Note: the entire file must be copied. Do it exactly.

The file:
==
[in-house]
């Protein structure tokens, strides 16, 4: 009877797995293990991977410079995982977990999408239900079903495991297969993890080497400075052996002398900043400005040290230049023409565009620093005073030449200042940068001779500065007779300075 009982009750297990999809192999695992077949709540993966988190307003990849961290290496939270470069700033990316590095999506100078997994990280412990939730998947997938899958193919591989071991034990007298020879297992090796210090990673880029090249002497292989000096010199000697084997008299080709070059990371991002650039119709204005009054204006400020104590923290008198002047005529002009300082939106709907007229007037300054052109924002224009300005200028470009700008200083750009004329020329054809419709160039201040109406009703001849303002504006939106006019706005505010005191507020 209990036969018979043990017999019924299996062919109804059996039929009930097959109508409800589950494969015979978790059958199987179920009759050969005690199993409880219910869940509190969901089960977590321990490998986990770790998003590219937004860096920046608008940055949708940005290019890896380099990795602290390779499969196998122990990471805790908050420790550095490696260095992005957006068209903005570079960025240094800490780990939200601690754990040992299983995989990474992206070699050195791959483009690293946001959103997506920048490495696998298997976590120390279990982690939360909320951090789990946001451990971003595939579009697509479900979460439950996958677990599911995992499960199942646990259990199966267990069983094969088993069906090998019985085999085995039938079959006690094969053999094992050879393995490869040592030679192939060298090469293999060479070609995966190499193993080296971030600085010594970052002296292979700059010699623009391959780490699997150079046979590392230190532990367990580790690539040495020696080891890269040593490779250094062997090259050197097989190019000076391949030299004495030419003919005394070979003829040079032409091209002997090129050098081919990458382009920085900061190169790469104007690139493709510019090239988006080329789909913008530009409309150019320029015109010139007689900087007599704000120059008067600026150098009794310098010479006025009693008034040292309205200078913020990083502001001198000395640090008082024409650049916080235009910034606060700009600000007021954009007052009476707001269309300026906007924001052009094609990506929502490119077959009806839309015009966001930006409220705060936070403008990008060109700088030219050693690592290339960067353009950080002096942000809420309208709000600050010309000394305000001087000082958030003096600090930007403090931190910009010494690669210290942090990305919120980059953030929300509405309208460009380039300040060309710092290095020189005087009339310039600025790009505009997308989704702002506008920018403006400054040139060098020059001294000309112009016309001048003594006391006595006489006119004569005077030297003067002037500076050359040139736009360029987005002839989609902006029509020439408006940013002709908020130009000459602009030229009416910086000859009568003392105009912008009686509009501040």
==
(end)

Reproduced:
[in-house]
């Protein structure tokens, strides 16, 4: 009877797995293990991977410079995982977990999408239900079903495991297969993890080497400075052996002398900043400005040290230049023409565009620093005073030449200042940068001779500065007779300075 009982009750297990999809192999695992077949709540993966988190307003990849961290290496939270470069700033990316590095999506100078997994990280412990939730998947997938899958193919591989071991034990007298020879297992090796210090990673880029090249002497292989000096010199000697084997008299080709070059990371991002650039119709204005009054204006400020104590923290008198002047005529002009300082939106709907007229007037300054052109924002224009300005200028470009700008200083750009004329020329054809419709160039201040109406009703001849303002504006939106006019706005505010005191507020 209990036969018979043990017999019924299996062919109804059996039929009930097959109508409800589950494969015979978790059958199987179920009759050969005690199993409880219910869940509190969901089960977590321990490998986990770790998003590219937004860096920046608008940055949708940005290019890896380099990795602290390779499969196998122990990471805790908050420790550095490696260095992005957006068209903005570079960025240094800490780990939200601690754990040992299983995989990474992206070699050195791959483009690293946001959103997506920048490495696998298997976590120390279990982690939360909320951090789990946001451990971003595939579009697509479900979460439950996958677990599911995992499960199942646990259990199966267990069983094969088993069906090998019985085999085995039938079959006690094969053999094992050879393995490869040592030679192939060298090469293999060479070609995966190499193993080296971030600085010594970052002296292979700059010699623009391959780490699997150079046979590392230190532990367990580790690539040495020696080891890269040593490779250094062997090259050197097989190019000076391949030299004495030419003919005394070979003829040079032409091209002997090129050098081919990458382009920085900061190169790469104007690139493709510019090239988006080329789909913008530009409309150019320029015109010139007689900087007599704000120059008067600026150098009794310098010479006025009693008034040292309205200078913020990083502001001198000395640090008082024409650049916080235009910034606060700009600000007021954009007052009476707001269309300026906007924001052009094609990506929502490119077959009806839309015009966001930006409220705060936070403008990008060109700088030219050693690592290339960067353009950080002096942000809420309208709000600050010309000394305000001087000082958030003096600090930007403090931190910009010494690669210290942090990305919120980059953030929300509405309208460009380039300040060309710092290095020189005087009339310039600025790009505009997308989704702002506008920018403006400054040139060098020059001294000309112009016309001048003594006391006595006489006119004569005077030297003067002037500076050359040139736009360029987005002839989609902006029509020439408006940013002709908020130009000459602009030229009416910086000859009568003392105009912008009686509009501040």